Friday, February 08, 2008

A Couple of anti-Liberal Rants

I have a couple of anti-liberal tirades for this lovely Friday morning, one of which actually has to do with analytical science. So we’ll get the completely off-topic one out of the way first. Paul Krugman of the New York Times has written a particularly arrogant opinion column for the New York Times. Comparing the Clinton and Obama health plans, he argues that the Clinton plan is superior because it uses mandatory coverage to cover twice as many people for only slightly more cost. I can’t knock the economics of it; from a statistical point of view it makes perfect sense. What pisses me off, though, is that he doesn’t even consider the possibility that there could be non-economic reasons to avoid forcing 20 million people to pay for something that they wouldn’t buy if they had a choice. Now, there may be arguments, economic or otherwise, that show that the benefits of mandatory cover outweigh the loss of self-determination. But he doesn’t bother to restate, or even refer to them. Because the idea that the ignorant American underclass should actually have control over their own livelihoods is completely foreign to this arrogant liberal’s mindset.

Of course, this should not surprise me. Krugman is the hypocrite who spent most of 2004 belitttling Republicans for voting against their economic interest, despite the fact that as a Princeton Professor, best-selling Author, and NYT columnist, he was almost certainly campaigning against his own economic interest by not supporting Bush. Evidently, it is a noble thing for a ivory tower professor to do, but idiocy when practiced by a bunch of rednecks*.

Anyway, enough economic paternalism. This is nominally a geology/analytical science blog, so let’s talk about analytical paternalism instead. These clowns have come up with a interesting, if not somewhat naïve idea for the war on terror. What they propose to do is put gamma-ray detectors into everybody’s mobile phone, with a link back to a central super computer that will process the data and determine whether or not the detections on one or more instrument is a dirty bomb.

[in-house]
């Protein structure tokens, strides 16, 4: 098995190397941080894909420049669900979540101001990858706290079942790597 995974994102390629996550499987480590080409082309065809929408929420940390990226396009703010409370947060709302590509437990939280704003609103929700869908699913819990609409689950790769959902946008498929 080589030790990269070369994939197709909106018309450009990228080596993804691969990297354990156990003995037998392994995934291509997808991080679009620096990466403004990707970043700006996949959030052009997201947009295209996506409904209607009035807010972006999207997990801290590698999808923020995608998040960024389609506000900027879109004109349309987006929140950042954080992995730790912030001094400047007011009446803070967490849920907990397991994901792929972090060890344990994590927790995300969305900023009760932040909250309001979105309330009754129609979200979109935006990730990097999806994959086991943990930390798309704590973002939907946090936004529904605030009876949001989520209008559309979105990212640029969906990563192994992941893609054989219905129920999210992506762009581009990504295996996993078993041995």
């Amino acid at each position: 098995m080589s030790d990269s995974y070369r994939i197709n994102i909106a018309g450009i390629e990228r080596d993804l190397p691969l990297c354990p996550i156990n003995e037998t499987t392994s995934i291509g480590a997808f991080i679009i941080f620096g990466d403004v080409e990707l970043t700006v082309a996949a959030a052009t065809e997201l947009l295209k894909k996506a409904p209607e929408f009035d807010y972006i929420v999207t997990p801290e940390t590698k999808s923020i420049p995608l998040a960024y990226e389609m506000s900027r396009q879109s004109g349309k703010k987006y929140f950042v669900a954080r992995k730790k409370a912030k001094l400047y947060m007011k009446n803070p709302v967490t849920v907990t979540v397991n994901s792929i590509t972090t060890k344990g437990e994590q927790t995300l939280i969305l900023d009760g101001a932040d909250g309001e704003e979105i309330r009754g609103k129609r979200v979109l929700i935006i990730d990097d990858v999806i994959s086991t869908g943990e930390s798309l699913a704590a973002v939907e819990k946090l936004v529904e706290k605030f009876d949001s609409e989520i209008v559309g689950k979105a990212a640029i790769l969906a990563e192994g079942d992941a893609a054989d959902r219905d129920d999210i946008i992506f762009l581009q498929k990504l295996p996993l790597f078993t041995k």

First, let us look at the radiological issues associated with this suggestion. While this approach may or may not pick up radiological terrorists, it would be a really good way to catch people who forget to turn off their phones on airplanes. This is because the cosmic ray-related radiation on airplanes is an order of magnitude or two higher than it is on the surface, so any moderately sensitive detector designed for use at sea level would go off at 39,000 feet. What this means is that, were you to forget to turn off the phone, it would have its radiation detector triggered at altitude, and then automatically dob you in to the authorities without even notifying you that it has done so. But you’d probably still get charged for the transmitting from an airplane that the phone did for you.

Of course, before you get to the plane, the phone would have to go thru the X-ray machine. And in order to penetrate the steel laptop cases and huge suitcases that people insist on bringing as carry-on, the X-ray machines generally run at fairly high energy (greater than 100KeV, I think). Which is an energy range that overlaps with some of the lower energy gamma rays from many potential radiological weapons. Finally, I know of at least one Monazitite outcrop, which probably contains several percent ThO2, that is on a roadcut for an east coast freeway. It was originally discovered by a geologist who left his scintillometer on driving home from the field, but I’m sure that phone detectors could find it too. Over and over and over again.